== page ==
Corrette: Concerto comique VI: ‘Le Plaisir des Dames’.
Rebel: Les Caractères de la Danse; Sonate Sixiéme.
Boismortier’s 1736 opéra-ballet, Les Voyages de l’Amour tells of the journey of Love in his quest to find a pure heart that will love him sincerely and without ulterior motive, having tired of making others happy without finding that happiness himself. Having searched through towns, villages and the royal court, he eventually finds his true love in the person of the shepherdess Daphné. In this glittering programme, Ensemble Meridiana take a similar journey through Baroque France in a musical search for that elusive true love, travelling through similar setting to those of Boismortier’s Amour, concluding with Michel Corrette’s ‘Amusing and Highly Entertaining’ wedding feast.
Boismortier’s music makes up the bulk of the CD, starting with the multi-sectional Simphonie pour l’arrivée des Génies Elémentaires, Continue reading
The annual St John’s Smith Square Christmas Festival has adopted a number of performers who seem to return each year, one being the European Union Baroque Orchestra. As readers may know, EUBO have had a troubled year as their usual EU funding stream ground to a halt – hopefully temporarily. Despite having had to cancel the 2014 cohort of auditioned players, they have continued to keep up some elements of their touring concert schedule, drawing on players from earlier incarnations of the training orchestra.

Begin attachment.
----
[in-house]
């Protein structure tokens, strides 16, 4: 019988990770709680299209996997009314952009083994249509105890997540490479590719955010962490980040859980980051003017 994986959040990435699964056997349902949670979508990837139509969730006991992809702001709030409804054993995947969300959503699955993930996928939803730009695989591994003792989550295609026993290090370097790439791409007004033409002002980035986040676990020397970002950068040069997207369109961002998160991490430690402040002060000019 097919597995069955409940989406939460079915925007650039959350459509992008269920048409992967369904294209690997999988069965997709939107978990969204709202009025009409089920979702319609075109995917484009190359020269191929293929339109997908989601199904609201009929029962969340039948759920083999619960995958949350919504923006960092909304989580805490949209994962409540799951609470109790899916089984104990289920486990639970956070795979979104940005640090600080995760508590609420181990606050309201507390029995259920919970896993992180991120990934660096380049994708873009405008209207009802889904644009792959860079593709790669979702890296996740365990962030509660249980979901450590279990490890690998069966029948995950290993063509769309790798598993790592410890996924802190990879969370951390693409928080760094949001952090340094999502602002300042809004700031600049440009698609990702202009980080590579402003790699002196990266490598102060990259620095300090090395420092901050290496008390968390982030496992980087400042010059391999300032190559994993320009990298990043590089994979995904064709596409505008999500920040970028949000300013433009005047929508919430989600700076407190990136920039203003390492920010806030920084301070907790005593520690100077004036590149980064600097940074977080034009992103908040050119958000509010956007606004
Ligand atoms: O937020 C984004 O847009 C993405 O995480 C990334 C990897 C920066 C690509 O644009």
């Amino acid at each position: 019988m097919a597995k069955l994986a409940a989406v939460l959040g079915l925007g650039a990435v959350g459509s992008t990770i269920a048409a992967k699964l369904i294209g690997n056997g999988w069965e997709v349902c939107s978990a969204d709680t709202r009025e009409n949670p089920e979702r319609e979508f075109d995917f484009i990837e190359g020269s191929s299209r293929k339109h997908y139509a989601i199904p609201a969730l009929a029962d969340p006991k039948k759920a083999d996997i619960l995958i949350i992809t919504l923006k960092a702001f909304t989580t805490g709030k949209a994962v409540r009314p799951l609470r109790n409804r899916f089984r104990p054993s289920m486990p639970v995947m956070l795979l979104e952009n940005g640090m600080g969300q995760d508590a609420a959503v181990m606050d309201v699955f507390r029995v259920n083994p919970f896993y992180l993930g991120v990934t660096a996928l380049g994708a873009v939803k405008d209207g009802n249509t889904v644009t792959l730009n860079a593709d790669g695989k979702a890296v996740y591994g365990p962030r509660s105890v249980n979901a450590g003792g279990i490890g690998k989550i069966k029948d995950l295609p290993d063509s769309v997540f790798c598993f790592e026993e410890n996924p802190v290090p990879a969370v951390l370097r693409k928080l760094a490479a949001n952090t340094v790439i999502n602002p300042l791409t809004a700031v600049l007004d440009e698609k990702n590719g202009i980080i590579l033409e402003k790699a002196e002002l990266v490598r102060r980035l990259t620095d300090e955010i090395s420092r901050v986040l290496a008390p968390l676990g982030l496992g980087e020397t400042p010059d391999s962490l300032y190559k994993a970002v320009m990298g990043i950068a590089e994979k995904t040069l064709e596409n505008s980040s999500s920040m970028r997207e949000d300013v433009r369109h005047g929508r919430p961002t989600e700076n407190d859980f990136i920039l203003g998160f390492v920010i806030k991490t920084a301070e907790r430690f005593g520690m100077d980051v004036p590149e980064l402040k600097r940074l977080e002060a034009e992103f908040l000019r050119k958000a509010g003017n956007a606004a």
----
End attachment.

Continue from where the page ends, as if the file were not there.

Their SJSS programme (11 Dec 2014) was Le Création du Monde, starting, perhaps appropriately given their current situation, with Rebel’s depiction of chaos at the opening of Les Elémens. The second half Suite of pieces from three Rameau operas had a similar start with the Ouverture from Zaïs (a more hesitant depiction of chaos), closing with the tempest from Platée, with the filling between focussed on various wind-inspired pieces from Les Boréades. The other works were Muffat’s Propitia Sydera Concerto Grosso (with its fine Ciacono) and Rebel’s Les Caractères de la Danse. As ever, the young players demonstrated characteristic grace and eloquence along with musical excellence, with notable contributions from flautists Emma Halnan and Flavia Hirte, violinists Yotam Gaton and Jamiang Santi and cellist Guillermo Turna Serrano.
This review first appeared in Early Music Review, Feb 2015.
The enterprising new series of monthly early Sunday evening musical events at St Michael’s, Cobham Close, Battersea continued with Royal Baroque, a group of young multinational musicians who met in 2010 at the Guildhall School of Music (8 Feb). Their programme focussed on the French style, as represented in suites by Rebel and Telemann. The solo instruments were played by Christiane Eidsten Dahl, violin, and Rebecca Vučetić, recorders, with Kate Conway adding many solo moments to her continuo role on viola da gamba – and demonstrating impeccable tuning well above the frets. Continuo support came from Kaisa Pulkkinen, who didn’t have much chance to show her wares on baroque harp, and Katarzyna Kowalik, harpsichord. Christiane Eidsten Dahl’s sensitive and delicate violin playing blended well with the quieter sound of the recorder. All the players were well versed in French performing style, particularly evident in the gentler lyrical movements.